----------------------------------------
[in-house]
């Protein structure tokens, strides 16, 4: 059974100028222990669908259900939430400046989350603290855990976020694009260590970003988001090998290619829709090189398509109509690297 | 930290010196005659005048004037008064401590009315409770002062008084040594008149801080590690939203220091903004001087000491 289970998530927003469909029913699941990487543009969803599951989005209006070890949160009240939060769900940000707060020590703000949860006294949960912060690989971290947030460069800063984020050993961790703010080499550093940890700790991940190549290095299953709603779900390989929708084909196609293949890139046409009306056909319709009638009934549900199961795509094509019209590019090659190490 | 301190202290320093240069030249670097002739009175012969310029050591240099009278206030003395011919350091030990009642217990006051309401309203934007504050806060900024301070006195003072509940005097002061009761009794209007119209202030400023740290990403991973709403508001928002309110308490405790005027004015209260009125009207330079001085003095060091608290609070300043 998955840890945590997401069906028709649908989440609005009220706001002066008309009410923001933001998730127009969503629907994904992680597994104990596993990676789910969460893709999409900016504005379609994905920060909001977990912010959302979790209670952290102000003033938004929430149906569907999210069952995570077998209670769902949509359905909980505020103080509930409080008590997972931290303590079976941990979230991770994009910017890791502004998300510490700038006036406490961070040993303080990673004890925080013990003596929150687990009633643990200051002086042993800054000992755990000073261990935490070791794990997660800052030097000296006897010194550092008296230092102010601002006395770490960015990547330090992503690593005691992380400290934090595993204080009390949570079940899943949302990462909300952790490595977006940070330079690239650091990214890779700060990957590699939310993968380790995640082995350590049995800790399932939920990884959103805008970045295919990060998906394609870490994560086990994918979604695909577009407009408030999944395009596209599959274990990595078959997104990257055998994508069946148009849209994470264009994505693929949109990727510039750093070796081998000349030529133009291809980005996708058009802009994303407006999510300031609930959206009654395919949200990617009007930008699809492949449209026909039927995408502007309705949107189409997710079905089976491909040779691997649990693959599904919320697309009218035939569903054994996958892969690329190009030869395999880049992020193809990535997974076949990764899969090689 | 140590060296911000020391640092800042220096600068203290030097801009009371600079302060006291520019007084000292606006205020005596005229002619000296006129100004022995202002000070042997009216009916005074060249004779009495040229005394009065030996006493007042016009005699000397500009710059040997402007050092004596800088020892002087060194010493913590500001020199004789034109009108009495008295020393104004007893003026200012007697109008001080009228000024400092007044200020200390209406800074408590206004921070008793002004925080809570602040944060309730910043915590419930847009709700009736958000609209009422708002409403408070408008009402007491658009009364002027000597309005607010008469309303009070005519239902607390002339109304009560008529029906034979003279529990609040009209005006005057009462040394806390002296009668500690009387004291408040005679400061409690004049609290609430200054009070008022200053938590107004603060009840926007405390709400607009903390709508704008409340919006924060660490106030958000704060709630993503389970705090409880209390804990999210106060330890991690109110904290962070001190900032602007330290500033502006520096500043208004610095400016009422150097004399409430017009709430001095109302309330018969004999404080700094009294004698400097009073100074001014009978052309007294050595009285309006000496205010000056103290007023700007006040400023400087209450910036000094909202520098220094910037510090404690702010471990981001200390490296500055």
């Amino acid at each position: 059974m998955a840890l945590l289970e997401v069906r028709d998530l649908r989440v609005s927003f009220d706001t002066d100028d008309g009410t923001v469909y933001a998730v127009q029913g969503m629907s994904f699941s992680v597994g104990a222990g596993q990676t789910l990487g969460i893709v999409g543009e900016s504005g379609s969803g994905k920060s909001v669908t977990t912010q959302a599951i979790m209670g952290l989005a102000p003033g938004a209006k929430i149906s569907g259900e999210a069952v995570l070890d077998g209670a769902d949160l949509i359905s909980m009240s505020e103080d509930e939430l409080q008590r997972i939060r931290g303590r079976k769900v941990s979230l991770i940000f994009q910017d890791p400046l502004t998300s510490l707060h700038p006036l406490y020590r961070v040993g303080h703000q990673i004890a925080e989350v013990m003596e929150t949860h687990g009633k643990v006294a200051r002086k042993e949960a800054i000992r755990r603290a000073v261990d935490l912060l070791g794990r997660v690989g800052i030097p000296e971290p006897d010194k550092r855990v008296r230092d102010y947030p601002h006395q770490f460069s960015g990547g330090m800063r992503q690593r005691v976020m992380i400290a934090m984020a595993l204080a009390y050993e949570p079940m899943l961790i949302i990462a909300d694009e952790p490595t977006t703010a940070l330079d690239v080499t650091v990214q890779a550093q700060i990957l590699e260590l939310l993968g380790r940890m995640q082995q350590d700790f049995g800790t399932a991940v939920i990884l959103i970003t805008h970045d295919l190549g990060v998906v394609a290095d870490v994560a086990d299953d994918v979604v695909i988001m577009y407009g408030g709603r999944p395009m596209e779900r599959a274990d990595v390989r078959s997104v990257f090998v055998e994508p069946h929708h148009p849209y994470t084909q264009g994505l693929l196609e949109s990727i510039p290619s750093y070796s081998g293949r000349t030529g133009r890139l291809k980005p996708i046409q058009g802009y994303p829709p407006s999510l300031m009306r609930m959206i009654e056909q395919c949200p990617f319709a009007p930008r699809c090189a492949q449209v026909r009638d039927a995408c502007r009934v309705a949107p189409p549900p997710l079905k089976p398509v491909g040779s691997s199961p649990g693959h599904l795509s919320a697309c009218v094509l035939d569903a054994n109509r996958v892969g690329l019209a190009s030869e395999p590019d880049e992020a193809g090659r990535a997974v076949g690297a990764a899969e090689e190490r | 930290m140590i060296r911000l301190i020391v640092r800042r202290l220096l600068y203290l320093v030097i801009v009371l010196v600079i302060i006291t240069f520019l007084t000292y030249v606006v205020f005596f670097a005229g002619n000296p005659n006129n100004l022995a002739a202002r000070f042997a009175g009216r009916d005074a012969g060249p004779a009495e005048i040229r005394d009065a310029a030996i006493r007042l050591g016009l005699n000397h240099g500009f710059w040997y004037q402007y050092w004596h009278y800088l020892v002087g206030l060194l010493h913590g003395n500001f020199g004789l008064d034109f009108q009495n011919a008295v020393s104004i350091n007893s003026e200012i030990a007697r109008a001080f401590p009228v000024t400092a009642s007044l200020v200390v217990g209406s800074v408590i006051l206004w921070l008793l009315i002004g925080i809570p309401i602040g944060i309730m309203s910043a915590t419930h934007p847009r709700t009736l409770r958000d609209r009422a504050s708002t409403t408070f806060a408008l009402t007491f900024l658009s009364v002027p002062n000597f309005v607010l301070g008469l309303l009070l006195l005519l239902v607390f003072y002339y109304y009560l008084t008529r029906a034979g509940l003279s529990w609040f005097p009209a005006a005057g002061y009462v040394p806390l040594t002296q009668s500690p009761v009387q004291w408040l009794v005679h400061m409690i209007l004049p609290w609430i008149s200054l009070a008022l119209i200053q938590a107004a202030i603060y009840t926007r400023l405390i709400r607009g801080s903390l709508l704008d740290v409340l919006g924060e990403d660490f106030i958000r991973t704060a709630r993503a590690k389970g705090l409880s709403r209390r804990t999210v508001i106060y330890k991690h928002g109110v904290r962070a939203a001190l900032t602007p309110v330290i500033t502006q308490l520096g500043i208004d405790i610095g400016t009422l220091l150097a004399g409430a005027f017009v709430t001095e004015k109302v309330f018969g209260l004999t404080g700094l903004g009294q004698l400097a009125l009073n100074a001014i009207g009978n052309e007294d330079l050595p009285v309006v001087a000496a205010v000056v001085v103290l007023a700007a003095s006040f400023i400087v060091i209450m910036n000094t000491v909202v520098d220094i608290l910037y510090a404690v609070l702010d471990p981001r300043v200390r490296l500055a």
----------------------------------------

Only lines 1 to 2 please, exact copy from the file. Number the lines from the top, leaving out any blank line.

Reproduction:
[in-house]
């Protein structure tokens, strides 16, 4: 059974100028222990669908259900939430400046989350603290855990976020694009260590970003988001090998290619829709090189398509109509690297 | 930290010196005659005048004037008064401590009315409770002062008084040594008149801080590690939203220091903004001087000491 289970998530927003469909029913699941990487543009969803599951989005209006070890949160009240939060769900940000707060020590703000949860006294949960912060690989971290947030460069800063984020050993961790703010080499550093940890700790991940190549290095299953709603779900390989929708084909196609293949890139046409009306056909319709009638009934549900199961795509094509019209590019090659190490 | 301190202290320093240069030249670097002739009175012969310029050591240099009278206030003395011919350091030990009642217990006051309401309203934007504050806060900024301070006195003072509940005097002061009761009794209007119209202030400023740290990403991973709403508001928002309110308490405790005027004015209260009125009207330079001085003095060091608290609070300043 998955840890945590997401069906028709649908989440609005009220706001002066008309009410923001933001998730127009969503629907994904992680597994104990596993990676789910969460893709999409900016504005379609994905920060909001977990912010959302979790209670952290102000003033938004929430149906569907999210069952995570077998209670769902949509359905909980505020103080509930409080008590997972931290303590079976941990979230991770994009910017890791502004998300510490700038006036406490961070040993303080990673004890925080013990003596929150687990009633643990200051002086042993800054000992755990000073261990935490070791794990997660800052030097000296006897010194550092008296230092102010601002006395770490960015990547330090992503690593005691992380400290934090595993204080009390949570079940899943949302990462909300952790490595977006940070330079690239650091990214890779700060990957590699939310993968380790995640082995350590049995800790399932939920990884959103805008970045295919990060998906394609870490994560086990994918979604695909577009407009408030999944395009596209599959274990990595078959997104990257055998994508069946148009849209994470264009994505693929949109990727510039750093070796081998000349030529133009291809980005996708058009802009994303407006999510300031609930959206009654395919949200990617009007930008699809492949449209026909039927995408502007309705949107189409997710079905089976491909040779691997649990693959599904919320697309009218035939569903054994996958892969690329190009030869395999880049992020193809990535997974076949990764899969090689 | 140590060296911000020391640092800042220096600068203290030097801009009371600079302060006291520019007084000292606006205020005596005229002619000296006129100004022995202002000070042997009216009916005074060249004779009495040229005394009065030996006493007042016009005699000397500009710059040997402007050092004596800088020892002087060194010493913590500001020199004789034109009108009495008295020393104004007893003026200012007697109008001080009228000024400092007044200020200390209406800074408590206004921070008793002004925080809570602040944060309730910043915590419930847009709700009736958000609209009422708002409403408070408008009402007491658009009364002027000597309005607010008469309303009070005519239902607390002339109304009560008529029906034979003279529990609040009209005006005057009462040394806390002296009668500690009387004291408040005679400061409690004049609290609430200054009070008022200053938590107004603060009840926007405390709400607009903390709508704008409340919006924060660490106030958000704060709630993503389970705090409880209390804990999210106060330890991690109110904290962070001190900032602007330290500033502006520096500043208004610095400016009422150097004399409430017009709430001095109302309330018969004999404080700094009294004698400097009073100074001014009978052309007294050595009285309006000496205010000056103290007023700007006040400023400087209450910036000094909202520098220094910037510090404690702010471990981001200390490296500055």